Column: The rich new PGA Tour is not about the haves and have nots. It's the haves and have more
Thoughts and prayers for the players who only kept full PGA Tour cards without guaranteed access to the signature events.
They belong to the other tour in 2024, which still beats working in the lumber yard.
The tour has yet to announce prize money for next year except for the $15 million purse to start the year at The Sentry, $20 million at seven other signature events, $25 million for The Players Championship and a $25 million bonus for the FedEx Cup champion.
But it doesn't have a history of shrinking purses. Those other tournaments (not including opposite-field events) averaged about $8.5 million last season. And while players won't get free laundry and dry cleaning, or a menu containing pastured eggs and wild-caught seafood in player dining, they at least get access to cold plunges and courtesy cars.
This isn't a case of the haves and have nots. It's the haves and have more.
"If this is an arms race and if the only weapons here are dollar bills, the PGA Tour can't compete," Commissioner Jay Monahan said in June 2022, when LIV Golf was just starting to buy top players and Saudi Arabia's national wealth fund was an enemy instead of a partner.
And now the signature events will have $20 million purses (same as LIV) with $4 million to the winner (same as LIV).
The amount of money and amenities came into view last week when Sports Business Journal obtained a copy of a memo sent to tournaments with a list of requirements — not requests — to deliver "the world-class experience commensurate for a PGA Tour event."
Along with cold plunges and better nutrition (who knew the tour had a vice president of food and beverage?), tournaments now must have a "flushable restroom" on each nine holes of the course for family members. How did Barbara Nicklaus survive all those years without one?
What got the attention of Nate Lashley was another memo with results of the Player Impact Program that doled out $100 million to the 20 most popular players.
Rory McIlroy finally dethroned Tiger Woods, pipping him by 0.0113 points in the overall score of six metrics. Woods lost too much ground in the "TV Sponsor Exposure" category, perhaps because he played only six rounds, the last one on April 1. No fooling.
That was worth $15 million to McIlroy. Woods had to settle for $12 million, followed by Jon Rahm ($9 million), Jordan Spieth ($7.5 million) and Scottie Scheffler ($6 million). They represent a combined 25 majors, which apparently was lost on Lashley.
"How many golf fans actually know what the PIP on the PGA Tour is?" he wrote on Instagram, posting the results for all to see. "Would love to hear from golf/PGA fans if they think this $100 million was spent well?"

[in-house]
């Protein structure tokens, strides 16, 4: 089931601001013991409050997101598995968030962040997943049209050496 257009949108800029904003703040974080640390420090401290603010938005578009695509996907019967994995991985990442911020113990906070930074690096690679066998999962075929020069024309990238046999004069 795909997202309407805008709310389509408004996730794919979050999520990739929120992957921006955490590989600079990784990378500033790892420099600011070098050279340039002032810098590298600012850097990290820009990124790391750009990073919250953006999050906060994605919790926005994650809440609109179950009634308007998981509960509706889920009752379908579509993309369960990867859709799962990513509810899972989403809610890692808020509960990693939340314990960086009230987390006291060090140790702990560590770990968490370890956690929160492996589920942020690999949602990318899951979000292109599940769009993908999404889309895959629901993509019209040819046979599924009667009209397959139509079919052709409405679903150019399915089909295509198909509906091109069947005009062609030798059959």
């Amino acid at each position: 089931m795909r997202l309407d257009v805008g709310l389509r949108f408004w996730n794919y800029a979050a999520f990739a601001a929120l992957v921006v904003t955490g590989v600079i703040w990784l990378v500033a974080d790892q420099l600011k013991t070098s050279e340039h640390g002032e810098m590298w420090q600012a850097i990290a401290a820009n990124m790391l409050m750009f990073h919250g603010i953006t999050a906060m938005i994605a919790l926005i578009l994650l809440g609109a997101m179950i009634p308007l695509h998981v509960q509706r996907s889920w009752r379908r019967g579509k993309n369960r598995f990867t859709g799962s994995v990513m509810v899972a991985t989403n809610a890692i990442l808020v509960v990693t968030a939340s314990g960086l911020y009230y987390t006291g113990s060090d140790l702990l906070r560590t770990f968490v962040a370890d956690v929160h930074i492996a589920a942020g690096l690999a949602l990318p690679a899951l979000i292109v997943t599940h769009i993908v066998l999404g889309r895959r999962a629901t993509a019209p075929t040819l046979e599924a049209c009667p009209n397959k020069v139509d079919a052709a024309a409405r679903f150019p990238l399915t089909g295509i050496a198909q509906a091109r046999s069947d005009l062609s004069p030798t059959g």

The responses were not what he wanted to see.
"There's 150-200 members of the PGA Tour and they just spent $100 million on 20 players. Seems a little ridiculous," he wrote. "Time for new leadership on the PGA Tour. This is an absolute kick in the face to the rest of the PGA Tour players."
What he failed to recognize is that a majority of that list has a least some measure of star power. The others won majors or came close trying.
Coming in at No. 16 on the PIP was Wyndham Clark.
A year ago, Clark finished No. 70 in the FedEx Cup and No. 85 in money at $1,544,055 (about $200,000 less than what Lashley made this year). Clark had yet to win on the PGA Tour.
And then he won the Wells Fargo Championship against a strong field, and a month later he held off McIlroy, Scheffler and Cameron Smith to win the U.S. Open. And then he was in Rome for the Ryder Cup. He's in the Bahamas this week playing with the elite in the Hero World Challenge.
Lashley wasn't criticizing the PGA Tour on behalf of everyone, but he's not a lone voice.
Emiliano Grillo spoke out against the new model a week after he won Colonial, which all but assured he would part of the signature events with their smaller fields and no cuts for all but three such events.
"The essence of the tour is you eat what you kill," Grillo said. "If you're playing those, you're ahead of the guys that are behind. You're getting more points, you're playing against the best players, but it's less competition. We've seen the case where guys who are 100th or 130th won the tournament, and nobody is surprised."
The PGA Tour has tried to protect the meritocracy — the hallmark of golf — by providing avenues for anyone with a tee time to get into those $20 million events.
It just smacks of the rich getting richer. The whole year has felt like that.
Lanto Griffin cared less about money than he did a fair fight. In comments to Golfweek two weeks ago, he wondered how he was supposed to compete against the top 50 from the FedEx Cup who are guaranteed spots in all the signature events.
The winner at signature events like Pebble Beach gets 700 points. The winner at regular events like Torrey Pines gets 500 points. Fair enough. But from fourth place through 27th place, points are at least double for the signature events.
"Give them all the money they want," Griffin told Golfweek. "But when you start giving them the points, I've got a problem with that."
The leading 10 players from a swing series of tournaments get into the next $20 million event. That's a start. It's still a tough road against a group of 50 who are assured of being in all of them. Someone will emerge with a great year. Others will fall out, just like always.
But it's now a tale of two tours. Playing better has always been the answer. Now that's just to keep a job. It takes playing great to have more.
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